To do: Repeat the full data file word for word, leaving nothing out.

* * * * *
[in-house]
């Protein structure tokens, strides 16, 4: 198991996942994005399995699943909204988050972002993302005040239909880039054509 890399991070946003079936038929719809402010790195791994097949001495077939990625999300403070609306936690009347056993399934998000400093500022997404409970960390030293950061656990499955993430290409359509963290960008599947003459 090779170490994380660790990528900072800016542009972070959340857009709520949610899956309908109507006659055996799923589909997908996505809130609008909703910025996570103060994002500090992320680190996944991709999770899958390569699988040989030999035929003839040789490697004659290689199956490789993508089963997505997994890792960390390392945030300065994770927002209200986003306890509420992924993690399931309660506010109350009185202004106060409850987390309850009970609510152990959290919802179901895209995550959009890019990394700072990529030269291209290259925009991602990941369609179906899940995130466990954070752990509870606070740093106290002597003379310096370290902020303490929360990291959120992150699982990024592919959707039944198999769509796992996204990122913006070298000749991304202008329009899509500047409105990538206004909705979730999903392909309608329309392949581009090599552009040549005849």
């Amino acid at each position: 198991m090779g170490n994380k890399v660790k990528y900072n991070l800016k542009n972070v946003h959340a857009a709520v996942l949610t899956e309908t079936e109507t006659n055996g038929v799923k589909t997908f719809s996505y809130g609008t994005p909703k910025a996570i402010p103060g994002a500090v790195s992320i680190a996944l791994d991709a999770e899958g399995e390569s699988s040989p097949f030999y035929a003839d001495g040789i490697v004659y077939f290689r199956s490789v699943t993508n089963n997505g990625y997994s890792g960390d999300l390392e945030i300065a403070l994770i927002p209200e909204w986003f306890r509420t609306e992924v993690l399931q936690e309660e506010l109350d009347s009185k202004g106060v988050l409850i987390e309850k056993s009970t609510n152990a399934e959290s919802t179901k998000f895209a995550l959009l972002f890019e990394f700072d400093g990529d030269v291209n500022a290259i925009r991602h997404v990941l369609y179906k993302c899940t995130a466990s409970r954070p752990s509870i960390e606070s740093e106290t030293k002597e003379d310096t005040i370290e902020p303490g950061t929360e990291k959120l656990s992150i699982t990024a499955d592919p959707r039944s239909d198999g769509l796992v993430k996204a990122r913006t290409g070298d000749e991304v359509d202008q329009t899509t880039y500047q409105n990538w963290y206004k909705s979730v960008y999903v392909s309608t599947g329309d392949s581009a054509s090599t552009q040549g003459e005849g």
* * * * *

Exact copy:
[in-house]
């Protein structure tokens, strides 16, 4: 198991996942994005399995699943909204988050972002993302005040239909880039054509 890399991070946003079936038929719809402010790195791994097949001495077939990625999300403070609306936690009347056993399934998000400093500022997404409970960390030293950061656990499955993430290409359509963290960008599947003459 090779170490994380660790990528900072800016542009972070959340857009709520949610899956309908109507006659055996799923589909997908996505809130609008909703910025996570103060994002500090992320680190996944991709999770899958390569699988040989030999035929003839040789490697004659290689199956490789993508089963997505997994890792960390390392945030300065994770927002209200986003306890509420992924993690399931309660506010109350009185202004106060409850987390309850009970609510152990959290919802179901895209995550959009890019990394700072990529030269291209290259925009991602990941369609179906899940995130466990954070752990509870606070740093106290002597003379310096370290902020303490929360990291959120992150699982990024592919959707039944198999769509796992996204990122913006070298000749991304202008329009899509500047409105990538206004909705979730999903392909309608329309392949581009090599552009040549005849």
């Amino acid at each position: 198991m090779g170490n994380k890399v660790k990528y900072n991070l800016k542009n972070v946003h959340a857009a709520v996942l949610t899956e309908t079936e109507t006659n055996g038929v799923k589909t997908f719809s996505y809130g609008t994005p909703k910025a996570i402010p103060g994002a500090v790195s992320i680190a996944l791994d991709a999770e899958g399995e390569s699988s040989p097949f030999y035929a003839d001495g040789i490697v004659y077939f290689r199956s490789v699943t993508n089963n997505g990625y997994s890792g960390d999300l390392e945030i300065a403070l994770i927002p209200e909204w986003f306890r509420t609306e992924v993690l399931q936690e309660e506010l109350d009347s009185k202004g106060v988050l409850i987390e309850k056993s009970t609510n152990a399934e959290s919802t179901k998000f895209a995550l959009l972002f890019e990394f700072d400093g990529d030269v291209n500022a290259i925009r991602h997404v990941l369609y179906k993302c899940t995130a466990s409970r954070p752990s509870i960390e606070s740093e106290t030293k002597e003379d310096t005040i370290e902020p303490g950061t929360e990291k959120l656990s992150i699982t990024a499955d592919p959707r039944s239909d198999g769509l796992v993430k996204a990122r913006t290409g070298d000749e991304v359509d202008q329009t899509t880039y500047q409105n990538w963290y206004k909705s979730v960008y999903v392909s309608t599947g329309d392949s581009a054509s090599t552009q040549g003459e005849g």